Sunday, November 30, 2014

...and on into my least favorite time of year...

I really hate Christmas.  Not the event behind the holiday, but the holiday itself.  It quit being fun sometime around the point I hit high school--seems to be too much work for little to no fun.  If I could, I'd skip the whole shebang. 

I hate decorating.  It's a mess, and it disrupts the kids' routines, which causes really terrible behavior.  It's pretty for maybe the first day or so, and then it just gets...tired. 

I hate spending time with my family.  I think if you combine two of my aunts' IQ with that of the only uncle left, you might reach room temperature.  And they're closed-minded, to boot: I've been told that I'm wrong because I work outside the home, and that I'm going to hell because I'm not a member of their splinter of a splinter of a splinter of a legitimate denomination of Christianity, and because the kids were baptized as babies. 

I hate the timing.  It's a stressful enough time of the year with the end of semester around two weeks before hand. 

I hate spending money on gifts for people I hold in highest contempt.  I don't like spending money on gifts, period, but having to spend money on people I despise tends to spoil what enjoyment I have in giving the kids things that I know they'll love. 

I hate the music.  It started at the beginning of November, in some stores.  It'll be everywhere, now that Thanksgiving is over.  I have one CD I really like: one of the Christmas albums put out by Frank Sinatra, long, long ago, and the music itself is ruining my enjoyment of the man's voice.  I think the worst part is all of the stupid, secular music.  Maybe I just need to find my Handel's Messiah CD...

I hate all the trappings of the holiday. 

The trappings detract from the reality behind the mess: that the holiday is supposed to remind us of Who was born, supposedly at this time, if you listen to the Church, and ignore the Biblical evidence to the contrary. 

Advent has become more special to me as a meditative period since I had the kids.  Even though both children were born early, I can identify with Mary during her last month of pregnancy: the anticipation; the anxiety, both about birth and about taking care of something so very small and helpless; the weariness that accompanies the last part of pregnancy...and for Mary, knowing that her Child is just that much more special than most.  My children are very dear to me, and I worry and fret over them.  I can only imagine how much magnified that must have been for Mary.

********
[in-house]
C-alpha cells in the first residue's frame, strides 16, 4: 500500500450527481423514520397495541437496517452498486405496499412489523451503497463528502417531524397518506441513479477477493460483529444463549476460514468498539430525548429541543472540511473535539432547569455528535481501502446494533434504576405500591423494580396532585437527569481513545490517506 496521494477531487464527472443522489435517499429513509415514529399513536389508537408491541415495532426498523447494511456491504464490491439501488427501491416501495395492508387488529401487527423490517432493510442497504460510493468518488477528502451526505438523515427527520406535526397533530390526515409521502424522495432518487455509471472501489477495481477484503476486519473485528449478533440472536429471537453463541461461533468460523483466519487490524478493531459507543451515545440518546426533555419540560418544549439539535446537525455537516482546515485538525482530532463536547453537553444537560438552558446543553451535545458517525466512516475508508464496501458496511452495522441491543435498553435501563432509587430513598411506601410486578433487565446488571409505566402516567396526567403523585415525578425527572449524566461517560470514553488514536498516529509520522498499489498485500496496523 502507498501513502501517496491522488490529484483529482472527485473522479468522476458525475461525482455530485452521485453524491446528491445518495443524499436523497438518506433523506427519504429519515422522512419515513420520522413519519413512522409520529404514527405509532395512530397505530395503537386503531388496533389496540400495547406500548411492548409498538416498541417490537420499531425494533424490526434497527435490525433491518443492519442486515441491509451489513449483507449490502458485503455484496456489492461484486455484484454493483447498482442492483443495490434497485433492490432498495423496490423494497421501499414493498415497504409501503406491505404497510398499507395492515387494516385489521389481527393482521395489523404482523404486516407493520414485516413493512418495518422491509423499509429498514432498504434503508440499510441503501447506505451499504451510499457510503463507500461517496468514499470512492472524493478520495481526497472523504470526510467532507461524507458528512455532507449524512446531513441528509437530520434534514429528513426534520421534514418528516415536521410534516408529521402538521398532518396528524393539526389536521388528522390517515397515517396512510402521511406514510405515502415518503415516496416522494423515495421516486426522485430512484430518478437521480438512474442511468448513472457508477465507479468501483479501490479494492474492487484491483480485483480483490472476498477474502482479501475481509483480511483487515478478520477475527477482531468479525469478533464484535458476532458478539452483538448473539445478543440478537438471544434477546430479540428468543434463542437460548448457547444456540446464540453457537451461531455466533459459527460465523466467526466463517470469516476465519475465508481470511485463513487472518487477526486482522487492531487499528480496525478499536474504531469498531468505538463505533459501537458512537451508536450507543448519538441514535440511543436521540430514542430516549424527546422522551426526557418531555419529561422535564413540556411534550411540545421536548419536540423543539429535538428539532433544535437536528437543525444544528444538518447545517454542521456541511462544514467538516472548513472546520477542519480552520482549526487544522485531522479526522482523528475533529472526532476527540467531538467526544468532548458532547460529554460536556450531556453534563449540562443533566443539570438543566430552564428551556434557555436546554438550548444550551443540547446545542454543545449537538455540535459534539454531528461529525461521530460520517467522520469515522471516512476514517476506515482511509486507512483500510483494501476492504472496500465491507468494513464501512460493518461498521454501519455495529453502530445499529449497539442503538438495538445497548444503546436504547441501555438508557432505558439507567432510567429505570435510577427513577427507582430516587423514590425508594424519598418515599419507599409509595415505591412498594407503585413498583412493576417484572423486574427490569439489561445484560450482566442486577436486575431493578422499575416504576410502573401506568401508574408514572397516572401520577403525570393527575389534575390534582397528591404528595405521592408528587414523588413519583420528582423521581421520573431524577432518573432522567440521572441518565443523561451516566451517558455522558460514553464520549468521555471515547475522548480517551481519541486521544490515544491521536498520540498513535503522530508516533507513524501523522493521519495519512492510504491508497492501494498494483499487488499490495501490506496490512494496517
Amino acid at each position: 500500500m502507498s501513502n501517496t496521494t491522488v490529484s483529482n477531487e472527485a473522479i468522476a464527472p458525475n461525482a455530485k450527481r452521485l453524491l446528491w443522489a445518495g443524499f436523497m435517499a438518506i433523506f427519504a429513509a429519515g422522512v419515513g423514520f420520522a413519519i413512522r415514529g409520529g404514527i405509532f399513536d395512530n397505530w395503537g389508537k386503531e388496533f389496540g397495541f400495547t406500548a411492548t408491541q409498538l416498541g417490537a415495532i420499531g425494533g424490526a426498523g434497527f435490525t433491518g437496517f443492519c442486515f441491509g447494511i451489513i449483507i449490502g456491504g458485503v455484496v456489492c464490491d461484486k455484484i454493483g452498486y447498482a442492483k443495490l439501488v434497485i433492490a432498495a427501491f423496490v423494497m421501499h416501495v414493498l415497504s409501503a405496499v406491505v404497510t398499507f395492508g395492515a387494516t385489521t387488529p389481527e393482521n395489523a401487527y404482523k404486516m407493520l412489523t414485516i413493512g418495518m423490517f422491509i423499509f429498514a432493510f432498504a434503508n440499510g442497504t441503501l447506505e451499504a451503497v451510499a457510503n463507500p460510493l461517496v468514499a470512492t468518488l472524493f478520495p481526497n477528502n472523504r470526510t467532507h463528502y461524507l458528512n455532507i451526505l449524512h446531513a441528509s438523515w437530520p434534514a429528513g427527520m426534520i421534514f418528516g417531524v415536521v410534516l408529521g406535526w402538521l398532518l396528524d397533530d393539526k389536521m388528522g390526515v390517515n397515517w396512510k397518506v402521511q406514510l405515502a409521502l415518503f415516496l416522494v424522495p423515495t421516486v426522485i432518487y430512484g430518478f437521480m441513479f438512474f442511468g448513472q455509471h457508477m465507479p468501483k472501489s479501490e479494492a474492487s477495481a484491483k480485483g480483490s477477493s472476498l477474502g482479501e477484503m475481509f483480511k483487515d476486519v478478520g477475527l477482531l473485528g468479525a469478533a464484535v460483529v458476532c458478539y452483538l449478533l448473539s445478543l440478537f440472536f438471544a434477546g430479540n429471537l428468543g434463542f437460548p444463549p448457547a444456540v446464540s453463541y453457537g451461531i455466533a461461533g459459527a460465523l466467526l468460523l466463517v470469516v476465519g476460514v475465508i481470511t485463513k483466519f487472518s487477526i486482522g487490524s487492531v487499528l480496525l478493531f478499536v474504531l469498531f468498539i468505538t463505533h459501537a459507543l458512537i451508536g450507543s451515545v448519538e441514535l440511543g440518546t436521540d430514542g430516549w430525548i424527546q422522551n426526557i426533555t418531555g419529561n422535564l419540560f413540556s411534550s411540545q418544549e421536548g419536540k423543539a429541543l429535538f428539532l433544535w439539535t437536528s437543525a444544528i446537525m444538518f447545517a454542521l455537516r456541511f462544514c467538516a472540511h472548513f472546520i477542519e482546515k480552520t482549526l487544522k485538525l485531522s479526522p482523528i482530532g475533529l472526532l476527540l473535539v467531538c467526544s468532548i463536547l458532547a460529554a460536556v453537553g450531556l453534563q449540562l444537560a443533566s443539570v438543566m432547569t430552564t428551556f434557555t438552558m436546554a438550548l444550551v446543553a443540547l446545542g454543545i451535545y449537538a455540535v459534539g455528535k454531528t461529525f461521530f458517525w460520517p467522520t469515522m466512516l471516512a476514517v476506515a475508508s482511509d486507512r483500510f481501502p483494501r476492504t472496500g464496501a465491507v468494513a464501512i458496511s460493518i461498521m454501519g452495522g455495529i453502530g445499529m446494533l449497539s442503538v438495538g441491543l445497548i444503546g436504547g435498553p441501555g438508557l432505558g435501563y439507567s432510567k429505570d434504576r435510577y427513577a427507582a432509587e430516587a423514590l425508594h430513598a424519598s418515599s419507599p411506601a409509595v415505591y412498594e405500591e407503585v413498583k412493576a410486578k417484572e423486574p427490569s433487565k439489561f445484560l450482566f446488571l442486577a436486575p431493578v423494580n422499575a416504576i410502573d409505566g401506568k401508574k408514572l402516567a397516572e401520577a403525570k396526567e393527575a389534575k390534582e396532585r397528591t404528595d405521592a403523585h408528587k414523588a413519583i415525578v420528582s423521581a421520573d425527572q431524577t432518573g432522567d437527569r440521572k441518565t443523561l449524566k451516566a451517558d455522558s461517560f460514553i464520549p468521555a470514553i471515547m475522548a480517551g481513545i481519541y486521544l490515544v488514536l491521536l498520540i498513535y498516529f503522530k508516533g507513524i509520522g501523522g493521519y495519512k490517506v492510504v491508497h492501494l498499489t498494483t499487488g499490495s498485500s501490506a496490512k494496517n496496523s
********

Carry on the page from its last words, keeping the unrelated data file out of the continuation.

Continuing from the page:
The holiday isn't the food.  It isn't spending time with family.  It isn't the gifts.  It isn't the music. 

All of that takes peoples' attention off of what it is: the great gift of God's own Son sent to us.

And on this first Sunday of Advent, I find myself despising the holiday that we have even more than usual, and find my thoughts drifting toward Mary, and wondering just how much I had in common with her in my thoughts and feelings during the last months of my pregnancies...and feeling sorrow for how her story ended up, and how much grief the end of her Son brought her.


  1. I'm having a hard time feeling much in the way of joy, this year.

  2. Sadly, the only real joy I've had during the holidays for decades is catching "A Charlie Brown Christmas" on the television, and spending time with relatives I really care about.

    I stopped buying gifts years ago. (no children and I'm not Santa Claus) My wife always bought what she wanted anyway, and I didn't want anything, since it cost money I didn't want to spend on myself.

    So, Christmas isn't what it used to be, but I'm turning it into what I want it to be.

    1. My two are six (boy, as of October) and four (girl, as of next Thursday). I can't *not* decorate, because that's the kids' favorite part of Christmas. And gifts...are to keep my mother from getting verbally abused by her sisters.

  3. I've never been one for Christmas, either. Unfortunately, I have to do it for the kids, and Irish Woman is completely in the "Anything worth doing is worth overdoing" camp when it comes to the holidays.

    1. Our decorations for the outside consist of a single, electric candle in the three windows visible from the street.